MM: Omnium Racing, the bread and butter. What’s sponsorship on your end look like, and what are the intentions of the team?
DJ: Literally I told everyone that I didn’t want a team this year. I wanted to have the shop first and then the next year expand into the team. Then Megan Kelly said, ‘I want to ride with you – don’t care about benefits just want a jersey’ and since she had all this energy I made her the president and she really took off with it. As far as sponsorship goes, a lot of the teams around the area get lacking support from their shops. It’s just another term for promotion for the shop, it’s not support in any way. Let’s say you crashed your bike on Saturday and wanted to race on Sunday – you’re shelling out a ton of cash to get that fixed and probably not even getting priority care from the shop’s mechanics. That’s the big thing was that we would offer real support to our racers, not just get them to buy things from us.
If their road bike has issues, I fix it right away. They get priority help and we get them back on the road. It’s not just a select few, anyone on the team gets the same help.
MM: Just what I understand from the strength of your squad, it’s no slouch. Megan Kelly, Anthony Kwan, Alex Matson, Ken Hum, the Cat 3 train of pain coming over from GP – you’re not just going to start this year, you’ll probably end up winning some races.
DJ: Yeah, exactly. I think that just says that there are a lot of local racers that aren’t happy with their current sponsorships. If it doesn’t cost me anything more, really, to get them back up and running and keep their bikes in top shape then it’s the least I can do. If they’re promoting me at the race but are unable to race due to mechanicals, what good does that do me? If they’re all set up and good to go they’re going to promote the shop better than they could otherwise.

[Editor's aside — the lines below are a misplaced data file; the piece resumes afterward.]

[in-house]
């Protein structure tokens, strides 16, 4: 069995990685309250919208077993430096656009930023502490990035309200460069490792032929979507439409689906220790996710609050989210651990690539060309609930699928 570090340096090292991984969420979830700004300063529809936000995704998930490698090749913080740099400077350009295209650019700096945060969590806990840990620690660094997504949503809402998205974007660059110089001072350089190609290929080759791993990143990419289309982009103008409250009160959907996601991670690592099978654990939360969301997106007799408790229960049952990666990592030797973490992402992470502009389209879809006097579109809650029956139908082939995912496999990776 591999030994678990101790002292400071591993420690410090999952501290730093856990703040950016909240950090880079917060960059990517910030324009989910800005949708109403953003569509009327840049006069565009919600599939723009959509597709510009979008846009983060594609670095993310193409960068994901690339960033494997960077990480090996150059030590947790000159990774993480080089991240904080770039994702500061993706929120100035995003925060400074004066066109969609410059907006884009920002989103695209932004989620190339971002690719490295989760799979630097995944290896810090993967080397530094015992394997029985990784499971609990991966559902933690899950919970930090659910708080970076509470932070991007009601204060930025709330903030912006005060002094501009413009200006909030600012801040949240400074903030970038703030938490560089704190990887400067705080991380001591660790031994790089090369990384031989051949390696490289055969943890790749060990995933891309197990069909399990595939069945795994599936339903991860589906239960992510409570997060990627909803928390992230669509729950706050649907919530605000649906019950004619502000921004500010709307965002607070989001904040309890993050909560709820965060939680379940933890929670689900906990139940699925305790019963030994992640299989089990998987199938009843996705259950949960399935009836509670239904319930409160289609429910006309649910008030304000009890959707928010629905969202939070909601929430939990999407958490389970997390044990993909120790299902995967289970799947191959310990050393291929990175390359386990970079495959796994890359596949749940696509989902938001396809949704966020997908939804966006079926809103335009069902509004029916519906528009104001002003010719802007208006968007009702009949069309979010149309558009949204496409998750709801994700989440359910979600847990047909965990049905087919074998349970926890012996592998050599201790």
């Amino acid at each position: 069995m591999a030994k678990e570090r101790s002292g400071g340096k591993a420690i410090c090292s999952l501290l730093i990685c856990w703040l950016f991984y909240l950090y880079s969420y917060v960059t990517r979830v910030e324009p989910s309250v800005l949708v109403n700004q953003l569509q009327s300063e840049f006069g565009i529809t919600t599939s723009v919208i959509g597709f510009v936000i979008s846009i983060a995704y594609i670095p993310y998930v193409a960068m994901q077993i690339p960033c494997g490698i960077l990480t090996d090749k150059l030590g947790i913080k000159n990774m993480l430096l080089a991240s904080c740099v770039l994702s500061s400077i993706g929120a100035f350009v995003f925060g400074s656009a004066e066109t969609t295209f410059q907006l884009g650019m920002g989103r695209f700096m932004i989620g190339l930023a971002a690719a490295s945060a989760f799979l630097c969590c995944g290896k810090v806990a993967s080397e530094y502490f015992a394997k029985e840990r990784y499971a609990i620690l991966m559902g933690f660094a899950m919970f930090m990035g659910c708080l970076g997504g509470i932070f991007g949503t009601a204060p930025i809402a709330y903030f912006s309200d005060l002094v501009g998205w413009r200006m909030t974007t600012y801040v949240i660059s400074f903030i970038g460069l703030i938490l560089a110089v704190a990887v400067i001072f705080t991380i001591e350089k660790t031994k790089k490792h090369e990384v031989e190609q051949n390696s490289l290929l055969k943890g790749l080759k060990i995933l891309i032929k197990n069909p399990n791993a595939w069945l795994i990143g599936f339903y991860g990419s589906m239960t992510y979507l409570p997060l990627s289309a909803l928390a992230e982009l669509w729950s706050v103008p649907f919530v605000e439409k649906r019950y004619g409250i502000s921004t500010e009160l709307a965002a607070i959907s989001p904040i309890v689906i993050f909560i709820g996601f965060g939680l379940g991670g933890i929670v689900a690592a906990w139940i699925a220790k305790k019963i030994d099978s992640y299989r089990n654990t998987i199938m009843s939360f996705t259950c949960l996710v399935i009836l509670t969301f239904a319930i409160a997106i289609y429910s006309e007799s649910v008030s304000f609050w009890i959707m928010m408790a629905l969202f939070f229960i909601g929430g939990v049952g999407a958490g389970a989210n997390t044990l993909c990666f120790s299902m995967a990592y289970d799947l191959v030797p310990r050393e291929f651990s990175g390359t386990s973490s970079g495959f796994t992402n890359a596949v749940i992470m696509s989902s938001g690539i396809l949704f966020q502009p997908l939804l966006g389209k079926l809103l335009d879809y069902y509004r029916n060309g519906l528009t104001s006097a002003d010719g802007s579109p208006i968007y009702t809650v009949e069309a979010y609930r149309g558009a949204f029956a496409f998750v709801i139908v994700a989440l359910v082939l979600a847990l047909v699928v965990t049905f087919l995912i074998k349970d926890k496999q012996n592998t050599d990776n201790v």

MM: Three goals for the team? And what do you think of the St. Paul racing scene?
DJ: I think it’s really expanding. With the Capitol Criterium [put on by Shamrocks Racing] set up as the State Criterium Championship for the next two years, Omnium has come on to sponsor it to promote St. Paul racing. As far as the three goals, the first is to *actually* provide support for the team and it’s members. The second to be present at races and events as to promote local cycling and the third is just to make it fun (Good times).
MM: Just wrapping up, what do you think the future holds for Omnium?
DJ: World Domination. Seriously though, I really did want to shake things up a bit. There are these shops that have been around forever and there is a need for new shops to just come in and change up the game. That’s what we’re going to do.
Thanks Dan for taking the time to talk with the Musette. This is part one of a two part series on Omnium Bike, the second will focus on co-owner and founder Martin Lacey.
Omnium Bike’s grand opening will take place on April 16th, but is currently open for business at 520 Selby Ave St. Paul, MN